Fun is an attitude, as well as an activity. Your capacity for fun was shaped by your early experiences.
If you didn’t grow up with lighthearted parents, it’s helpful to know that a sense of fun can be learned in treatment! It really is important to be able to laugh. One gauge of mental health is satisfaction in love, work, and play. And let’s face it, a good laugh feels wonderful! If your parents were deadly serious and stressed achievement at all costs, you may have trouble lightening up, accessing your capacity for humor, and finding the joy in everyday life. You may be like a mother I know who feels burdened by “having” to go to Central Park with her son, or the person who can’t laugh at himself.
Pathologically Serious? Recover Your Fun Side!
A self-diagnosis of pathological seriousness—no, that’s not a clinical term!—is probably not the reason you’re considering treatment, but if you work on your issues, you’ll find you’re enjoying the humor in the world. That’s not to say that you don’t take anything seriously, but that you can let yourself laugh at the truly funny things that we all experience as humans. Developing a sense of fun is absolutely possible! You’ll find more enjoyment in your everyday activities, so that bowling with your child, taking the dog for a walk, or going to the gym is fun—not a burden. Spending time with your partner is something you look forward to, rather than something you have to do to get her or him off your case.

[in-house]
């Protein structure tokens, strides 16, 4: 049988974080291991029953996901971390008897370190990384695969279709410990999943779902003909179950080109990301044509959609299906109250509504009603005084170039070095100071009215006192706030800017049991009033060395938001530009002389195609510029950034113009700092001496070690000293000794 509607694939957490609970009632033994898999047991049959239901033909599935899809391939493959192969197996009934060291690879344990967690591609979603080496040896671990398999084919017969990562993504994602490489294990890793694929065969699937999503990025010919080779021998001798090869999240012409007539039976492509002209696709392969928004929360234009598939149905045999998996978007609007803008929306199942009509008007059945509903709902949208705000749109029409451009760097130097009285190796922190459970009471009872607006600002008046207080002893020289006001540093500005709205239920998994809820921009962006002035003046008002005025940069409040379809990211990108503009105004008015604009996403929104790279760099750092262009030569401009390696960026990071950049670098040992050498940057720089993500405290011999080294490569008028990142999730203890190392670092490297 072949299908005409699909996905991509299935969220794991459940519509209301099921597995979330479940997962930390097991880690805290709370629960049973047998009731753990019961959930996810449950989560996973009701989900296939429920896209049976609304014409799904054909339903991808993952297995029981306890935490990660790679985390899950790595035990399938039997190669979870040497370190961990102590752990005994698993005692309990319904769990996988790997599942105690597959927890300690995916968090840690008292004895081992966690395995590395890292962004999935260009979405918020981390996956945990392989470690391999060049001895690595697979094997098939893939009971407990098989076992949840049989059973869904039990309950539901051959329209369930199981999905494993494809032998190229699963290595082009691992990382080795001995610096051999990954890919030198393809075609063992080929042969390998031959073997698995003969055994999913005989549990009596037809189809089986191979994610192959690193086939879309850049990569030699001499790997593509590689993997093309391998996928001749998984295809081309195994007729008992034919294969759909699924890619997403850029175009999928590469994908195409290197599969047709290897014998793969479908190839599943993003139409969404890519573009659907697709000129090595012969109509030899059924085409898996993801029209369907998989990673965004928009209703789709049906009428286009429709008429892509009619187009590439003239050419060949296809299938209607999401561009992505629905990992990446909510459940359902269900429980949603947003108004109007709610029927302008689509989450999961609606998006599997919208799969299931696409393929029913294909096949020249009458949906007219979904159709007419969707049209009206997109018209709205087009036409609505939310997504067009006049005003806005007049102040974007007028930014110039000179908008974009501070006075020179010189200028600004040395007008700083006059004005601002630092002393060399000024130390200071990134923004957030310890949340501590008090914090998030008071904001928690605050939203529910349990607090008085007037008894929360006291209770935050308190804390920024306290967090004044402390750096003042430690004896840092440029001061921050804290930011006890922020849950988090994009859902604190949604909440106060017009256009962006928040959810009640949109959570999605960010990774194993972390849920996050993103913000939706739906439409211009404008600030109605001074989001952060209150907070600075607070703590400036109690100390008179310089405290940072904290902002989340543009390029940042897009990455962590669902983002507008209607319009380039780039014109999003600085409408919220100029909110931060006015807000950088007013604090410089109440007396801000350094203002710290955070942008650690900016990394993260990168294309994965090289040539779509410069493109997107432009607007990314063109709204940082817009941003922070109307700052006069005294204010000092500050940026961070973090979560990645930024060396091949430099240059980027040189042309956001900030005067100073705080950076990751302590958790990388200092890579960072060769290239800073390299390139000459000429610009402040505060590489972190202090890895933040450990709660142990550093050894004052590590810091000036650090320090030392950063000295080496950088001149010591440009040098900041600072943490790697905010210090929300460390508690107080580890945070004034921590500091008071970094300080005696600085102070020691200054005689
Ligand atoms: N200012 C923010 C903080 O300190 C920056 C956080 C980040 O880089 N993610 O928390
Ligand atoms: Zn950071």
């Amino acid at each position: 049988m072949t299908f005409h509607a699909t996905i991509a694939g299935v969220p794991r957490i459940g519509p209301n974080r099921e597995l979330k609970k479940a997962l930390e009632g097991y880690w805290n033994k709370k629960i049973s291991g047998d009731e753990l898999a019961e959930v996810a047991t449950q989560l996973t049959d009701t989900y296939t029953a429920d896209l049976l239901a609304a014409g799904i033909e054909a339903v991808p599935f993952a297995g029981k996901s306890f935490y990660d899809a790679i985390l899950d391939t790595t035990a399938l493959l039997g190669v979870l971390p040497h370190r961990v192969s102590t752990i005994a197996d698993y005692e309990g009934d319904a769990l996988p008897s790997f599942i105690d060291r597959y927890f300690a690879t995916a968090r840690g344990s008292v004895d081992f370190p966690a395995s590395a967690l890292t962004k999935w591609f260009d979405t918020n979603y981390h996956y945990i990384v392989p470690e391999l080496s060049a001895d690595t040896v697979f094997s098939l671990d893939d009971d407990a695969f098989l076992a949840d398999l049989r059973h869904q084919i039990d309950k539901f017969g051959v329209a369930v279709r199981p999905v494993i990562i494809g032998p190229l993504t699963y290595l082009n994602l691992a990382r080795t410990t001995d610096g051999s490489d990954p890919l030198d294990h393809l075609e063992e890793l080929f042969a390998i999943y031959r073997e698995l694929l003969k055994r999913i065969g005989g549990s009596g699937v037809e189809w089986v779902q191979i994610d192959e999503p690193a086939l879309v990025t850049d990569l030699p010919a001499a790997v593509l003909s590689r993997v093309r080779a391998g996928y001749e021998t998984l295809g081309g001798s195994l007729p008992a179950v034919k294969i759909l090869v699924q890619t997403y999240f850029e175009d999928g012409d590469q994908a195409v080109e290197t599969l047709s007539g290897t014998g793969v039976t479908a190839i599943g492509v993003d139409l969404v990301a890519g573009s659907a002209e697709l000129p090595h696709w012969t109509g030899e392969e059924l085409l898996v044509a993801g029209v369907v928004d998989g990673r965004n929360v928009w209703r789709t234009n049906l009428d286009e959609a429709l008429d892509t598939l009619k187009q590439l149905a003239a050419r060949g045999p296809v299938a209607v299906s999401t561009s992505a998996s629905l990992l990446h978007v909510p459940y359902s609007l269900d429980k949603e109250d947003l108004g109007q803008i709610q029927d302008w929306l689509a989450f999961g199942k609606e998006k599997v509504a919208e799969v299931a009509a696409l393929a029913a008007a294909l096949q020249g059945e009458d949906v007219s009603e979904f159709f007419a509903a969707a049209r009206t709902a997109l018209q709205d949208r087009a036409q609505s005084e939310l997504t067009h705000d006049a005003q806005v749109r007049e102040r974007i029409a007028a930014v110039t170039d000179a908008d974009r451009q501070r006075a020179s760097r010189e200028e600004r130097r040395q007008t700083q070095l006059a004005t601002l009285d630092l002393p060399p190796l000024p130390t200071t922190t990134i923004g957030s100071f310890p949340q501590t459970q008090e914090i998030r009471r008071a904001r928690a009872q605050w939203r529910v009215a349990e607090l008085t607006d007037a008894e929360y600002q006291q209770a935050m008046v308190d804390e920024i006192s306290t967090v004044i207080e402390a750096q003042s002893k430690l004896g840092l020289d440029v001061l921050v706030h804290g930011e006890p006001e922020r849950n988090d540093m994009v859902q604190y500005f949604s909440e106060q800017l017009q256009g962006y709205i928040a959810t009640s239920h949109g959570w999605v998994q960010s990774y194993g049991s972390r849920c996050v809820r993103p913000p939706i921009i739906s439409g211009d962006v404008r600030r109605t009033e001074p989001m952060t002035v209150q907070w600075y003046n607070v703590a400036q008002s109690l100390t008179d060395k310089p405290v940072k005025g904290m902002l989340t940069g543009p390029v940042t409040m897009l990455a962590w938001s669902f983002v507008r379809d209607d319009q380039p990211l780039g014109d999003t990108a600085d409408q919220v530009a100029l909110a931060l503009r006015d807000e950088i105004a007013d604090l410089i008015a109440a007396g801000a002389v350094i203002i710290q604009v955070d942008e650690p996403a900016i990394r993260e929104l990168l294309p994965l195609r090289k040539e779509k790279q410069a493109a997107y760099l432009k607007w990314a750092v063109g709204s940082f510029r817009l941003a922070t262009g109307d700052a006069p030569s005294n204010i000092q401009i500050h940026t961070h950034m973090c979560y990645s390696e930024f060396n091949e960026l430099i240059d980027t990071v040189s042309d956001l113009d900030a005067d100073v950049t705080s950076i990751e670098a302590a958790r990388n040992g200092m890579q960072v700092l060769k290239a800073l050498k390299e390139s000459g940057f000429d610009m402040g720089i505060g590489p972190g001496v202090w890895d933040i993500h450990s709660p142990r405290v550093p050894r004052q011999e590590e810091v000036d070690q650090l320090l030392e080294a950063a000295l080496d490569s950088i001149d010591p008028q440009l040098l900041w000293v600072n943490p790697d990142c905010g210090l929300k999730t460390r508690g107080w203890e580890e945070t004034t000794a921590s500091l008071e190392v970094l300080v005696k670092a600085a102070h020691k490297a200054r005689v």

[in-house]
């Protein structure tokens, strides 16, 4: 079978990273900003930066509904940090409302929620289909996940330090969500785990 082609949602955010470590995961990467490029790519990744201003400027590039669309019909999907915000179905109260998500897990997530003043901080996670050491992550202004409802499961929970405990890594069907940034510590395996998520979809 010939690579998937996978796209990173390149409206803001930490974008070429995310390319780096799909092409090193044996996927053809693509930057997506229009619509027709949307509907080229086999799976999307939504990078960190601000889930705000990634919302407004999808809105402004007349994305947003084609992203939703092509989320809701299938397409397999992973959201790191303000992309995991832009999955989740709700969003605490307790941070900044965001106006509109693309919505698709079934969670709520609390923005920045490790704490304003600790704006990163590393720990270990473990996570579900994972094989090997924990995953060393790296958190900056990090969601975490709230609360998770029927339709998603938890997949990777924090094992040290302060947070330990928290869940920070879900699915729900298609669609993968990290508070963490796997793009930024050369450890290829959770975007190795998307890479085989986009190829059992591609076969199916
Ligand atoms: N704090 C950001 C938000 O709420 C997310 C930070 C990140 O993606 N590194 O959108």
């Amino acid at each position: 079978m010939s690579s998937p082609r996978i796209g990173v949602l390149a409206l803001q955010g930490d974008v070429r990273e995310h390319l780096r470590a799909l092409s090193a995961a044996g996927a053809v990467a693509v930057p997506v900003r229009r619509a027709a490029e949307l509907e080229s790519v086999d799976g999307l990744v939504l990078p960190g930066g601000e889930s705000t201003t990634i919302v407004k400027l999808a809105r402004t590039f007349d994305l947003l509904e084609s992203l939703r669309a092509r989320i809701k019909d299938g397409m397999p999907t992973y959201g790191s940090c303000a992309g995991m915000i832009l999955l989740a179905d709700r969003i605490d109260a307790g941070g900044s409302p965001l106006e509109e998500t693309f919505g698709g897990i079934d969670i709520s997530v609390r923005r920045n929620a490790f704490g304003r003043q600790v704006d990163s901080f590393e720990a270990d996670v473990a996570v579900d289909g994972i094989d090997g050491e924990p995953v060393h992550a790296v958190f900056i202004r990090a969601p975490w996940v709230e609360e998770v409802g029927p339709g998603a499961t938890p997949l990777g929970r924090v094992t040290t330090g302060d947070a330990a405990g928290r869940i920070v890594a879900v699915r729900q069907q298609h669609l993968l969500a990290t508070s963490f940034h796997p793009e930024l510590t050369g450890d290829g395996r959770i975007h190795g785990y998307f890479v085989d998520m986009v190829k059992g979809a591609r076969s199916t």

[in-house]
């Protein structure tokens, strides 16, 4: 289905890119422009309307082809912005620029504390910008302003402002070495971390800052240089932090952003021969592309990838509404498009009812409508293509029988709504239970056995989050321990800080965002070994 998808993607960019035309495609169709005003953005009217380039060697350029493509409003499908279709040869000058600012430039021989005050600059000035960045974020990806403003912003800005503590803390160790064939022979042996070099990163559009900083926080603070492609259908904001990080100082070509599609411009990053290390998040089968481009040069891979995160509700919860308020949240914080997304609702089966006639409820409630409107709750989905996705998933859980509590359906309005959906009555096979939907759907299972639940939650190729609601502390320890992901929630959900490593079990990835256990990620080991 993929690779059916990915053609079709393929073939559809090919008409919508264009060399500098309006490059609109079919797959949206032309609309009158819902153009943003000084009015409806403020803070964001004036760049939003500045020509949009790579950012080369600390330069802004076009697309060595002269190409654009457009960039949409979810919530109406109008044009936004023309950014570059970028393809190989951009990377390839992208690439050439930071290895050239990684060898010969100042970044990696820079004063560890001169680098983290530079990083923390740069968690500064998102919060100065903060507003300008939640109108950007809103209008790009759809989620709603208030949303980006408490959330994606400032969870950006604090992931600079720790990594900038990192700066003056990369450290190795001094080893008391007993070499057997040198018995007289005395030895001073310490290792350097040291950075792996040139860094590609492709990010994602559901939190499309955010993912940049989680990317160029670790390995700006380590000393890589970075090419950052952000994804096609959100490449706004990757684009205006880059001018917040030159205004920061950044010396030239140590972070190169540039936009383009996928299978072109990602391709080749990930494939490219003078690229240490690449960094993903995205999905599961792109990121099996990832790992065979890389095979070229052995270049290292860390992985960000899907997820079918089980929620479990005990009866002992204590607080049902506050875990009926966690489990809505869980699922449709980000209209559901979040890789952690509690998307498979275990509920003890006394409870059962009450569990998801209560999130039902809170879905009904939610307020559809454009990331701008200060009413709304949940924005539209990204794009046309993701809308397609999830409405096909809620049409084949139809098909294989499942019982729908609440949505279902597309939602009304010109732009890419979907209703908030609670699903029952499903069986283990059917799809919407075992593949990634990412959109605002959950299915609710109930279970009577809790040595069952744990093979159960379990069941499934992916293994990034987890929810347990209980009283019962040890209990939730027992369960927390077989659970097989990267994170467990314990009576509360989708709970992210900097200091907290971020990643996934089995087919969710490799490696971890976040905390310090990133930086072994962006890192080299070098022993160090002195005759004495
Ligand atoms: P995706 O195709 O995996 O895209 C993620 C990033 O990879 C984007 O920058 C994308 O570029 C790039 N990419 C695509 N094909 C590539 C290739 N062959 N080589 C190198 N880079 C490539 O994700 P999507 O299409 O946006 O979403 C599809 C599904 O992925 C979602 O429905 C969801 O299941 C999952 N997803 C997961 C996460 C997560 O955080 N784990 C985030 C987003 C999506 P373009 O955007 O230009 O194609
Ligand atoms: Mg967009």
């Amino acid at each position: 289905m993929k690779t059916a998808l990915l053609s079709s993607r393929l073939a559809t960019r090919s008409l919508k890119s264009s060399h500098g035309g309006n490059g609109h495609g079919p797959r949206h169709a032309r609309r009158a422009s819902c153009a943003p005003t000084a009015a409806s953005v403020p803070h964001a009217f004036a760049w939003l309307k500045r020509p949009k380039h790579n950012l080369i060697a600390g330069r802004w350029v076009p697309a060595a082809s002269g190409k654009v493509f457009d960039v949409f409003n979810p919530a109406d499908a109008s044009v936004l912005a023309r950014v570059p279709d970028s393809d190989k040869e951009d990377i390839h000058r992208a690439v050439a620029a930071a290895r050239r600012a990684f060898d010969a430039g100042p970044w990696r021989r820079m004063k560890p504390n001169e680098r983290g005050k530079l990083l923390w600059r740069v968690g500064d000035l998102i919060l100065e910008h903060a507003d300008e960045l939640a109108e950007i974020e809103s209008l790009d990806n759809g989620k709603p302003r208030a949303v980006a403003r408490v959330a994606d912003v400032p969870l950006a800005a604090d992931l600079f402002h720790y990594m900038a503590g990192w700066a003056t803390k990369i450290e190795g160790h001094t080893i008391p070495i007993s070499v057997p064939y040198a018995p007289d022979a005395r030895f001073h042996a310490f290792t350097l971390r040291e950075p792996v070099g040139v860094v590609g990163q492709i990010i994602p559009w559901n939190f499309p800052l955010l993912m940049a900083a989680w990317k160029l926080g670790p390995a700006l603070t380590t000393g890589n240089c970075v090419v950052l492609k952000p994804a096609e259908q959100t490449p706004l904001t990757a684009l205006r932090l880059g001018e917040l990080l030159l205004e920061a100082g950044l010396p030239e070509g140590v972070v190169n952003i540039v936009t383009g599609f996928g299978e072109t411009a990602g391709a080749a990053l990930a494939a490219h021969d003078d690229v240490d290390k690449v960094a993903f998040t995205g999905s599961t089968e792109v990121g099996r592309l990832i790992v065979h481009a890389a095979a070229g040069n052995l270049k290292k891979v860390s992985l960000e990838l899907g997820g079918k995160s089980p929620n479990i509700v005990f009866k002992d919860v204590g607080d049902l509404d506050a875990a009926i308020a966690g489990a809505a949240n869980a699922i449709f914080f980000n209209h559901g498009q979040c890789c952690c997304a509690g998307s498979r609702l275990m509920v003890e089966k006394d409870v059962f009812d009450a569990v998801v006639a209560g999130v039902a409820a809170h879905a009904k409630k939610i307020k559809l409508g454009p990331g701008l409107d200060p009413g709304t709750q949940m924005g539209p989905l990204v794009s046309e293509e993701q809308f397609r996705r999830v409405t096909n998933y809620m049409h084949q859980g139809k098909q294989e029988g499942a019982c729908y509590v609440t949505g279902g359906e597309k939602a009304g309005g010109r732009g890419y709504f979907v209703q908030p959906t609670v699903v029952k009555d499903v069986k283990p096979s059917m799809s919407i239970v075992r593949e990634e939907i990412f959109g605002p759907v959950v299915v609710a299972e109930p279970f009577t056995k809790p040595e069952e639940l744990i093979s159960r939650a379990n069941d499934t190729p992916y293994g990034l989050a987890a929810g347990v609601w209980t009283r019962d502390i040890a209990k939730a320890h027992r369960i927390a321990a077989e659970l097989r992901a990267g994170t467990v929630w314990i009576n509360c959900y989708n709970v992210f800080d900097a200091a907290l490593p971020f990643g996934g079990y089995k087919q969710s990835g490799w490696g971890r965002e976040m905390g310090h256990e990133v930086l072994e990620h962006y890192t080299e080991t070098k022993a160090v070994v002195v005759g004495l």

Developing a Sense of Fun
The ability to have fun is a sign of mental health. When you deal with your problems, there’s a lot more room for the good things in life—again, it’s an attitude, not a collection of material things. And, yes, though we deal with some hard things that don’t always feel good, sometimes you’ll even laugh in your sessions. Not the defensive laughter that masks pain, but really deep belly laughs. I’ll help you go as deep as you need to in dealing with your issues, and help you learn to lighten up, too. Because the point is to enjoy what’s working and deal with what’s not and to try to generate more of the enjoyable experiences in your life—and the sense of fun to appreciate them!
Remember: a sense of fun can be learned in treatment! Call me at 212-353-0296 to get started.
Diane Spear, LCSW-R, owns a private practice in the Union Square/East Village area of Manhattan (New York City). She specializes in anxiety, depression, couples, and parenting treatment, and has been helping people find the joy in everyday life since 1995. She is accepting new patients. To learn more about Diane, click here.